Leaving the rat race

As I come to write, I am struck with the rather strange nature of the phrase “rat race”. The human race has forced a fair variety of animals to race against each other for our entertainment (and, more often, as a basis for a wager or three) over the years – but never so far as I know the rat. Then again, as previously established I am no great authority in the field of sport, so perhaps one of Sky’s more obscure sports channels does offer aficionados the chance to see members of genus Rattus going head-to-head on the track.

I should also make clear that despite the title, I have never knowingly participated in competitive sporting endeavour with any creature claiming allegiance to Order Rodentia.  In fact, I try to avoid running under any circumstances – competitive or not – as I can move quite swiftly walking and where that is insufficient would prefer to use my bike.

OK, title successfully deconstructed we can move on…

I recently spent a week on holiday not far from Barmouth (Abermaw) in west Wales.  This was a week of hiking, cake consumption and generally eating well (even if I says so as shouldn’t as I did most of the cooking) and (mostly) avoiding the responsibilities and stresses for my “normal” life.  For the most part as I did this, I was surrounded by beautiful scenery and the sun shone on my upturned apple cheeks (for the avoidance of doubt, this is not evidence of my desire for an “all-over” tan – my skin is ageing fast enough without encouragement from the sun’s ultry-violet rays).  Even my base was set in stunning grounds with views down to the Mawddach estuary and across to the Cader range.

In such circumstances, a chap’s mind quite naturally started to wonder if it was really necessary to return to the real world.  I’m not that materialistic (am I?) and surely I could survive on the salary I could draw working in a cake shop – and with all those mountains, I should be able to ameliorate the worst of the side effects of my eating any (or all) of the surplus stock (well, I do hate to see good food go to waste – much better that it go to waist!).  The desire to leave the rat race was particularly strong on my last day, the Sunday.  I was dropped off in Dolgellau and went for a walk around the town – a walk taken from the excellent range of guides produced by Kittiwake (I have yet to find a bad one in any of their walks in this part of Wales – and most have been excellent with very good directions).  Unlike previous years, T H Roberts is now open on a Sunday so I could have a pre-exertion slice of cake.  The walk was good with nice views of the town and it environs.  After the walk I had a little time to kill until my bus would take me back home, and so wandered over to the village cricket pitch.  I think this may have the most beautiful setting of any cricket ground in the world – and I suspect is unique in boasting a stone circle in the outfield.  As I sat there, with the River Wnion behind me and the sound of willow on leather before, it was very tempting to never leave.  With luck a photo should illustrate my point, but WordPress has made major changes to its interface so rather than permitting simple attachment it is now part of a “gallery” (presumably, they will be unable to return my pictures, but I may win a prize).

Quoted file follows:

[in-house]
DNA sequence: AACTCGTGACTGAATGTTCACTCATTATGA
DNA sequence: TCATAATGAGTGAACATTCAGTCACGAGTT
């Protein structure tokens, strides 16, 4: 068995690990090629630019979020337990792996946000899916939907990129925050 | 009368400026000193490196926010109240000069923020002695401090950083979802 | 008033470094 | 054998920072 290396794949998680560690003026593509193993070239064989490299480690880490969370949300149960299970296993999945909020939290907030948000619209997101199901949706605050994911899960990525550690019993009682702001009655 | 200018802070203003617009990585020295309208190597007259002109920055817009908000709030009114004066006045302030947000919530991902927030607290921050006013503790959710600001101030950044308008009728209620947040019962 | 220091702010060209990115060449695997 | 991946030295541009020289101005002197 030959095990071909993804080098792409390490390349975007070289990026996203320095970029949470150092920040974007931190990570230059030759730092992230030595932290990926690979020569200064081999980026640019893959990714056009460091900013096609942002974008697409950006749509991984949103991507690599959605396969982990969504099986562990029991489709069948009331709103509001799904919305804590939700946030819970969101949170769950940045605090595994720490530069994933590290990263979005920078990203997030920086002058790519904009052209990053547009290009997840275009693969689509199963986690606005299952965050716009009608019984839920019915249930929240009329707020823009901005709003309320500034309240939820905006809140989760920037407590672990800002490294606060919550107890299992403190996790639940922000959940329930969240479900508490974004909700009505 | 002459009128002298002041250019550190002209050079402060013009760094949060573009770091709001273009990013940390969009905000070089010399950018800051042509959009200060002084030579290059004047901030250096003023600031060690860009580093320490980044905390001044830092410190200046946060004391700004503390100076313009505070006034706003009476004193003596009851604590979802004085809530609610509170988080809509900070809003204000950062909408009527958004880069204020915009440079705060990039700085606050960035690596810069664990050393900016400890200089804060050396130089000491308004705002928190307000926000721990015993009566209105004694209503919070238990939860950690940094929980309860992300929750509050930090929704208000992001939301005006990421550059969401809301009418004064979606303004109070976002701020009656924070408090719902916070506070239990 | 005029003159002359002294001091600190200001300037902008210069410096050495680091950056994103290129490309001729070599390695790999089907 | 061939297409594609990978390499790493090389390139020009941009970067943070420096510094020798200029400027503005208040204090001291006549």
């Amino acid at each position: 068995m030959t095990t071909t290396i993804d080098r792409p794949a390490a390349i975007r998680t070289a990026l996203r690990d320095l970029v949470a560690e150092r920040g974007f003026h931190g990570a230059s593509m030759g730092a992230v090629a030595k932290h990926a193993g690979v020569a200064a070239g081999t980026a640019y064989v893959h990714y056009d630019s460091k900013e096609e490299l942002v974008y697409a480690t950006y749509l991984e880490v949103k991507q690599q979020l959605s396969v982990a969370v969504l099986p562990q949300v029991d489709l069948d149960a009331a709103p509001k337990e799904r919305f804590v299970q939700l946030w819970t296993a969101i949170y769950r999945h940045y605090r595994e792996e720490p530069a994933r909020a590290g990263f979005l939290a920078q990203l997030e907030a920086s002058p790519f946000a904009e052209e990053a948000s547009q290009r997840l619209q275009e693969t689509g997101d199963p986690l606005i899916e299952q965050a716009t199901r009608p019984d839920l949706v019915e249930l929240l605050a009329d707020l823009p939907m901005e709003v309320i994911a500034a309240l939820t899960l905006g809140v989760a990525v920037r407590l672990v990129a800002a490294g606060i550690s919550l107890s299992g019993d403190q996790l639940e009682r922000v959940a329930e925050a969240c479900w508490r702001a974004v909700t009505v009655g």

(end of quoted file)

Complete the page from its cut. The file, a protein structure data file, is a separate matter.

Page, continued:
Eventually I did leave, if only to consume some post-exercise cake from the TH Cafe (you can never be too careful) and catch my bus.  There are some things I’d miss if I lived somewhere quite so remote – a viable mobile phone signal and decent broadband for sure.  I’d also miss the cultural activities that are possible living in and near more major conurbations – though saying that, I did have a lot of fun at Theatr Fach in Dolgellau with a two-man performance of Lord Arthur Savile’s Crime.  The other downside is that it is a long way from anywhere and I probably would have to run a car, as public transport is somewhat limited (though there was a later bus home from Dolgellau to my lodgings than Stagecoach offered the Sawston resident on a night out in Cambridge!).  On the plus side, I would note that the roads around Barmouth are the best (in terms of surface quality and traffic) of any I have seen in the UK – not much dual carriageway, but then who needs to hurry?

Still, on balance, I shall continue giving the other “rats” a run for their money – but I was (and remain) sorely tempted.  If “the man” pushes me too far or the stresses of life in the over-populated south grow too much, I could easily return to the land of my fathers – and I have always meant to learn Welsh to honour my roots.  Watch this space…

 

Advertisements

Feel free to continue the lunacy...

Fill in your details below or click an icon to log in:

WordPress.com Logo

You are commenting using your WordPress.com account. Log Out / Change )

Twitter picture

You are commenting using your Twitter account. Log Out / Change )

Facebook photo

You are commenting using your Facebook account. Log Out / Change )

Google+ photo

You are commenting using your Google+ account. Log Out / Change )

Connecting to %s